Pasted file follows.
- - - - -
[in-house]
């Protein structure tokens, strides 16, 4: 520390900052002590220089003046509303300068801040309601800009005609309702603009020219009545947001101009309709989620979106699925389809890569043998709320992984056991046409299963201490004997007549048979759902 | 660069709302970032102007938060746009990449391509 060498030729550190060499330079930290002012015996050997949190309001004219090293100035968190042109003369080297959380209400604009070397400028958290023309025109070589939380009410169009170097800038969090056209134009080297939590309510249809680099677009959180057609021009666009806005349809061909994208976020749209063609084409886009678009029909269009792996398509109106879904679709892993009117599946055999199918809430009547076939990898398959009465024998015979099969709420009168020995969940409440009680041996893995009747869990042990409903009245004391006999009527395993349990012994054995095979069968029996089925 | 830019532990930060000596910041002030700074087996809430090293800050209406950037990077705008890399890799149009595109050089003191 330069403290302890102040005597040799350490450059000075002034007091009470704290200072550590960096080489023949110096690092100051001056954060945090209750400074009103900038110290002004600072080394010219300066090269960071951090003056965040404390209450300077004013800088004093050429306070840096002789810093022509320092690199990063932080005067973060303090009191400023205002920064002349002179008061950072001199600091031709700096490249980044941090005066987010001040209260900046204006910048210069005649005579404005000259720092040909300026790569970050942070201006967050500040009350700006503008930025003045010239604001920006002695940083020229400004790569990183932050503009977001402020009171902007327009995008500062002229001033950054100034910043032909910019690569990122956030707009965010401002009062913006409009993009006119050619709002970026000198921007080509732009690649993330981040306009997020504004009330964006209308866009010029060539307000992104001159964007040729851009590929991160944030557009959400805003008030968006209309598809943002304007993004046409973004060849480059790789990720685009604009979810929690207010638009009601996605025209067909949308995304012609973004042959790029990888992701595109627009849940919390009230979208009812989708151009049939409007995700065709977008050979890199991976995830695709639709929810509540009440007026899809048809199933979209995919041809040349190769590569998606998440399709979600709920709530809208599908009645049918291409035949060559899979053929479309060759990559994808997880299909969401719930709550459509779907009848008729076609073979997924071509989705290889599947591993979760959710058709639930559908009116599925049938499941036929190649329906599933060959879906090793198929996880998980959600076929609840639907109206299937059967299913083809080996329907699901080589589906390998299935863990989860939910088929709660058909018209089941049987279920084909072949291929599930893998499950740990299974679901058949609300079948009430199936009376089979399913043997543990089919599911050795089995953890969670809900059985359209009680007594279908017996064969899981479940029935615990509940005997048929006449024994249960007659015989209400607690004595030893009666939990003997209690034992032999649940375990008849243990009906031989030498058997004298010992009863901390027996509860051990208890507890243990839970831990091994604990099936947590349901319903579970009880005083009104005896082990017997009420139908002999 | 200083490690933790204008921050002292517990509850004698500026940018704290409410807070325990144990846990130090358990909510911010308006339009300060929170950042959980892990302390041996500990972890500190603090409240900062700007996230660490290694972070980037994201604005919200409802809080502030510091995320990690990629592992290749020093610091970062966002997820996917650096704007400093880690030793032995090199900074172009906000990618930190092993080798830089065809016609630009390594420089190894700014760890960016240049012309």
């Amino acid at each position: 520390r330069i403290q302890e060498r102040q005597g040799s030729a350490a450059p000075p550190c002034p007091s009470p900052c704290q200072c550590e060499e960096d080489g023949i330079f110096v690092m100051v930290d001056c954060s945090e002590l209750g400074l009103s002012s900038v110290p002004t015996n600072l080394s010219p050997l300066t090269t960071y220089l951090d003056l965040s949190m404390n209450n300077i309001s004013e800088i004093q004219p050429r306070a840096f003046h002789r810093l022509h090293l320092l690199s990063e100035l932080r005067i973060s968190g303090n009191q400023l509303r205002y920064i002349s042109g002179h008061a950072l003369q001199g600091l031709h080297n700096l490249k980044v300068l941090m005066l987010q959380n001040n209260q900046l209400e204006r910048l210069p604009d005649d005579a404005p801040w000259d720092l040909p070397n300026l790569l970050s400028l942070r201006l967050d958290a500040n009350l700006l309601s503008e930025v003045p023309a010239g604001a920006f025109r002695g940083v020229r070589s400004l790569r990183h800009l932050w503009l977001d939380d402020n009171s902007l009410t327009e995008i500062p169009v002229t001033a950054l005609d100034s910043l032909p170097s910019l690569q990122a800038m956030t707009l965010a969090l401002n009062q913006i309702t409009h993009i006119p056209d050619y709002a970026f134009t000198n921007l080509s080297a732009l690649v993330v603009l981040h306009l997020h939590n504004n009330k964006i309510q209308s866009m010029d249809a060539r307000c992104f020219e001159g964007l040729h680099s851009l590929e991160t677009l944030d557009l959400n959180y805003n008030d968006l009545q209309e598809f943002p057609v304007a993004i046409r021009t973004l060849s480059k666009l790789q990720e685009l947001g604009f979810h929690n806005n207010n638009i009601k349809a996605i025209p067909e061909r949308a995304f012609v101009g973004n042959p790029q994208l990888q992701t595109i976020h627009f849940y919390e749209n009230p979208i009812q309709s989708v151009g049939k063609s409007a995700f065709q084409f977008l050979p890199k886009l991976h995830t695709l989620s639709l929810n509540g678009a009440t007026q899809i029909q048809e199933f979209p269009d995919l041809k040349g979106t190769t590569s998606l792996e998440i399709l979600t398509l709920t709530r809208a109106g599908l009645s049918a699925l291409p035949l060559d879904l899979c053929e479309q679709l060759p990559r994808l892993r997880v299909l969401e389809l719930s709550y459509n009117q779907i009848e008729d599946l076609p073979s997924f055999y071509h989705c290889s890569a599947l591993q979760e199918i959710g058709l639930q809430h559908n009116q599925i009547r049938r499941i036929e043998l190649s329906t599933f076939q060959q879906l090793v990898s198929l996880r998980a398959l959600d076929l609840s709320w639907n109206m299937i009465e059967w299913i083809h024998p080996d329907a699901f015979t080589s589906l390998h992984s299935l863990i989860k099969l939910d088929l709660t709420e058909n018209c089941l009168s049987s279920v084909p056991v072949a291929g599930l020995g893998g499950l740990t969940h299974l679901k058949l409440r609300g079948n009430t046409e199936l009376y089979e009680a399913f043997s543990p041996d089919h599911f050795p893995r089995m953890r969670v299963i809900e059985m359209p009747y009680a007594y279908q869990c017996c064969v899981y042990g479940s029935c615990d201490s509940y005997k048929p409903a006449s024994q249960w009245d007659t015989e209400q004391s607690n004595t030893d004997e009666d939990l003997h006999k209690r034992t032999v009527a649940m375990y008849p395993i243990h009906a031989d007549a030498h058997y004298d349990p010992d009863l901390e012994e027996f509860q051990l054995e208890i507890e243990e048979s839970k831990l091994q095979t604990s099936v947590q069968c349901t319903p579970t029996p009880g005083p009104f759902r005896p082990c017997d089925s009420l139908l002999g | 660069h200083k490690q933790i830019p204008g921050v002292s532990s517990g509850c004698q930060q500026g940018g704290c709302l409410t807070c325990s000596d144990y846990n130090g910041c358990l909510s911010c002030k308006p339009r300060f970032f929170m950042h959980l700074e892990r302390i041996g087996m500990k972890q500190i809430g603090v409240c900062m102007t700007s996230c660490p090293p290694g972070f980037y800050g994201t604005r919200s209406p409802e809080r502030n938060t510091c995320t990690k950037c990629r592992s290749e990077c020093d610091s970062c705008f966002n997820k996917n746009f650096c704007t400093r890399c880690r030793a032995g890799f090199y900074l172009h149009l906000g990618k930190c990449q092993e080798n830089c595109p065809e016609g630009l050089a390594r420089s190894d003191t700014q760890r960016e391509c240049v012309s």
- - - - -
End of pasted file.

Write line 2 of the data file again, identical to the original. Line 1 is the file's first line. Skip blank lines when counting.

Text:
């Protein structure tokens, strides 16, 4: 520390900052002590220089003046509303300068801040309601800009005609309702603009020219009545947001101009309709989620979106699925389809890569043998709320992984056991046409299963201490004997007549048979759902 | 660069709302970032102007938060746009990449391509 060498030729550190060499330079930290002012015996050997949190309001004219090293100035968190042109003369080297959380209400604009070397400028958290023309025109070589939380009410169009170097800038969090056209134009080297939590309510249809680099677009959180057609021009666009806005349809061909994208976020749209063609084409886009678009029909269009792996398509109106879904679709892993009117599946055999199918809430009547076939990898398959009465024998015979099969709420009168020995969940409440009680041996893995009747869990042990409903009245004391006999009527395993349990012994054995095979069968029996089925 | 830019532990930060000596910041002030700074087996809430090293800050209406950037990077705008890399890799149009595109050089003191 330069403290302890102040005597040799350490450059000075002034007091009470704290200072550590960096080489023949110096690092100051001056954060945090209750400074009103900038110290002004600072080394010219300066090269960071951090003056965040404390209450300077004013800088004093050429306070840096002789810093022509320092690199990063932080005067973060303090009191400023205002920064002349002179008061950072001199600091031709700096490249980044941090005066987010001040209260900046204006910048210069005649005579404005000259720092040909300026790569970050942070201006967050500040009350700006503008930025003045010239604001920006002695940083020229400004790569990183932050503009977001402020009171902007327009995008500062002229001033950054100034910043032909910019690569990122956030707009965010401002009062913006409009993009006119050619709002970026000198921007080509732009690649993330981040306009997020504004009330964006209308866009010029060539307000992104001159964007040729851009590929991160944030557009959400805003008030968006209309598809943002304007993004046409973004060849480059790789990720685009604009979810929690207010638009009601996605025209067909949308995304012609973004042959790029990888992701595109627009849940919390009230979208009812989708151009049939409007995700065709977008050979890199991976995830695709639709929810509540009440007026899809048809199933979209995919041809040349190769590569998606998440399709979600709920709530809208599908009645049918291409035949060559899979053929479309060759990559994808997880299909969401719930709550459509779907009848008729076609073979997924071509989705290889599947591993979760959710058709639930559908009116599925049938499941036929190649329906599933060959879906090793198929996880998980959600076929609840639907109206299937059967299913083809080996329907699901080589589906390998299935863990989860939910088929709660058909018209089941049987279920084909072949291929599930893998499950740990299974679901058949609300079948009430199936009376089979399913043997543990089919599911050795089995953890969670809900059985359209009680007594279908017996064969899981479940029935615990509940005997048929006449024994249960007659015989209400607690004595030893009666939990003997209690034992032999649940375990008849243990009906031989030498058997004298010992009863901390027996509860051990208890507890243990839970831990091994604990099936947590349901319903579970009880005083009104005896082990017997009420139908002999 | 200083490690933790204008921050002292517990509850004698500026940018704290409410807070325990144990846990130090358990909510911010308006339009300060929170950042959980892990302390041996500990972890500190603090409240900062700007996230660490290694972070980037994201604005919200409802809080502030510091995320990690990629592992290749020093610091970062966002997820996917650096704007400093880690030793032995090199900074172009906000990618930190092993080798830089065809016609630009390594420089190894700014760890960016240049012309």